Are you a victim of chronic procrastination? Have the symptoms appeared since you started working from home?
“Never do today, what you can safely put off until tomorrow.”
Does that statement resonate with you? Or maybe it describes some of your work habits over the last month or so? If yes, you may be suffering from chronic procrastination.
In an office environment, with bosses, supervisors, and colleagues waiting for you to finish a task, you can play it off as some quirky little personal habit. But in this time of self-isolation? Procrastination can be disastrous to you career, your health, and your reputation.
Don’t worry! You can cure chronic procrastination.
The Cure for Chronic Procrastination
Procrastination isn’t really a big problem, right? After all, many of people say they do their best work under pressure. Unfortunately, they’re only fooling themselves. In truth, when we put things off until the last minute, we lose valuable time necessary to review and revise our work. Without that time, our work can lack the polish and professionalism others expect. In addition, constantly bumping up against deadlines can make your superiors wary of coming to you in clutch situations. Ultimately, you can lose their trust. So, instead of using this extra time you probably have now to put things off even further, why not work on curing this affliction?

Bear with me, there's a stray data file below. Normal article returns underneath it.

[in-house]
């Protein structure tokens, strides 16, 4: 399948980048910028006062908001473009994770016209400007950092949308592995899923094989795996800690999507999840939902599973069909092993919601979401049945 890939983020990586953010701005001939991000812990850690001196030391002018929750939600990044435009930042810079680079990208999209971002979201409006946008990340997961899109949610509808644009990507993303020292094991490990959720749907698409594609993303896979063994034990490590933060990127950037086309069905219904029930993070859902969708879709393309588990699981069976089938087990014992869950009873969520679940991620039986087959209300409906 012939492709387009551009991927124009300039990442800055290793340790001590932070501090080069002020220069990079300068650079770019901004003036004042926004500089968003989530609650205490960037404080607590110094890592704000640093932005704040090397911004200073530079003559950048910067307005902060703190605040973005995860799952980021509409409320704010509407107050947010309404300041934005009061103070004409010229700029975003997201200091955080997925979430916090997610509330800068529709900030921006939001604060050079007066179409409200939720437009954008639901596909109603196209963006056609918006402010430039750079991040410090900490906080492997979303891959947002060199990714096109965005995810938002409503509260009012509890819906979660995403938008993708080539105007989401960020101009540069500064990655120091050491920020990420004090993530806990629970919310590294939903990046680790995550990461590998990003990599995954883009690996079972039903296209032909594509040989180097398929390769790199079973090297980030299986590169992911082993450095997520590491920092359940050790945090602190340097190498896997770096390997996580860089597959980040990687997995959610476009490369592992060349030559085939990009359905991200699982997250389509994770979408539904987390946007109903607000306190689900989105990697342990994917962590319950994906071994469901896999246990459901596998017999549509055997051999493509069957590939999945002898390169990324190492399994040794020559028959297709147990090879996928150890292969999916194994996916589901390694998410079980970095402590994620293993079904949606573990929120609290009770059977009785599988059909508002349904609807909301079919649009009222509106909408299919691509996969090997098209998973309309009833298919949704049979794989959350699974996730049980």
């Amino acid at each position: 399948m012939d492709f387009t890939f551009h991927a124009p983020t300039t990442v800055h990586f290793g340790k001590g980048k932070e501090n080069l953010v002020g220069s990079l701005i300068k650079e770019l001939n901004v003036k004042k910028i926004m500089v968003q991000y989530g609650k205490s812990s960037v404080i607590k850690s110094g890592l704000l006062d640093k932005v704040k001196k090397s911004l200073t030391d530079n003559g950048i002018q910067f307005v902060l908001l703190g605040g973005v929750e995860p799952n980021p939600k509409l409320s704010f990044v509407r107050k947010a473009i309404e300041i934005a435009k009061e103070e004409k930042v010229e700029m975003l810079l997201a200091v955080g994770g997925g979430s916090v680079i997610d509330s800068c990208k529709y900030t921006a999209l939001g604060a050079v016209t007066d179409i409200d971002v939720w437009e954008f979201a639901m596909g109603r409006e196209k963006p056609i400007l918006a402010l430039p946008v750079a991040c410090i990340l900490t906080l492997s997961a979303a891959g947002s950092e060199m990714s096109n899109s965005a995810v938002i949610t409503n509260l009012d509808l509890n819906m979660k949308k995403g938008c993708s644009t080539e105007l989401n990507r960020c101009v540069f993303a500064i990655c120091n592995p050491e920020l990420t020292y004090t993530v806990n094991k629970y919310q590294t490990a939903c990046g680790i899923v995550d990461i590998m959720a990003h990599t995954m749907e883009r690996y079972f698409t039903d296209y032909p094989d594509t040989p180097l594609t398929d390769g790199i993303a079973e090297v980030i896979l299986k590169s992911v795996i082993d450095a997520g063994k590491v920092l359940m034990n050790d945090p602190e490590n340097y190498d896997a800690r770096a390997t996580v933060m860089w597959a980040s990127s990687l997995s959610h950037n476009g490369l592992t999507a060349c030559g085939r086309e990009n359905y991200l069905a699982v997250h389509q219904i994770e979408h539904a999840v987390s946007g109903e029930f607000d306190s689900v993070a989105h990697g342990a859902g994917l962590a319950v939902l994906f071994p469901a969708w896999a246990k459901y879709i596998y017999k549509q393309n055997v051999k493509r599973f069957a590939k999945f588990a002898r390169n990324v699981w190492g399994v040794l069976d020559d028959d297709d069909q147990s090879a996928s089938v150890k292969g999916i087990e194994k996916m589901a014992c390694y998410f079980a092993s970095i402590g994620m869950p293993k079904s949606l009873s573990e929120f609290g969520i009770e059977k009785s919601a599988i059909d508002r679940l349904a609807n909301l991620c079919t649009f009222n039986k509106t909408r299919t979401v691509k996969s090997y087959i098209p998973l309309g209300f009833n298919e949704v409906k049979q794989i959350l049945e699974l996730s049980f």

Curing chronic procrastination takes effort. This infographic from EssayExpert lists 15 pills to swallow that can have you cured in no time. Some of our favorite bits of advice, especially in our “now normal” that includes working from home:
- Work in a productive environment (yes, that means turning off Netflix)
- Un-schedule (Rather than focus on time slots, focus on getting the important tasks done)
- Plan for obstacles (embrace those interruptions, even those that involve a cat jumping in your lap during a Zoom call)
Take your medicine. Put in the work. And you’ll soon be that go to person everyone trusts to get things done quickly, efficiently, and professionally. And isn’t that what’s really important?
So tomorrow, start the cure! (Just kidding, start now.)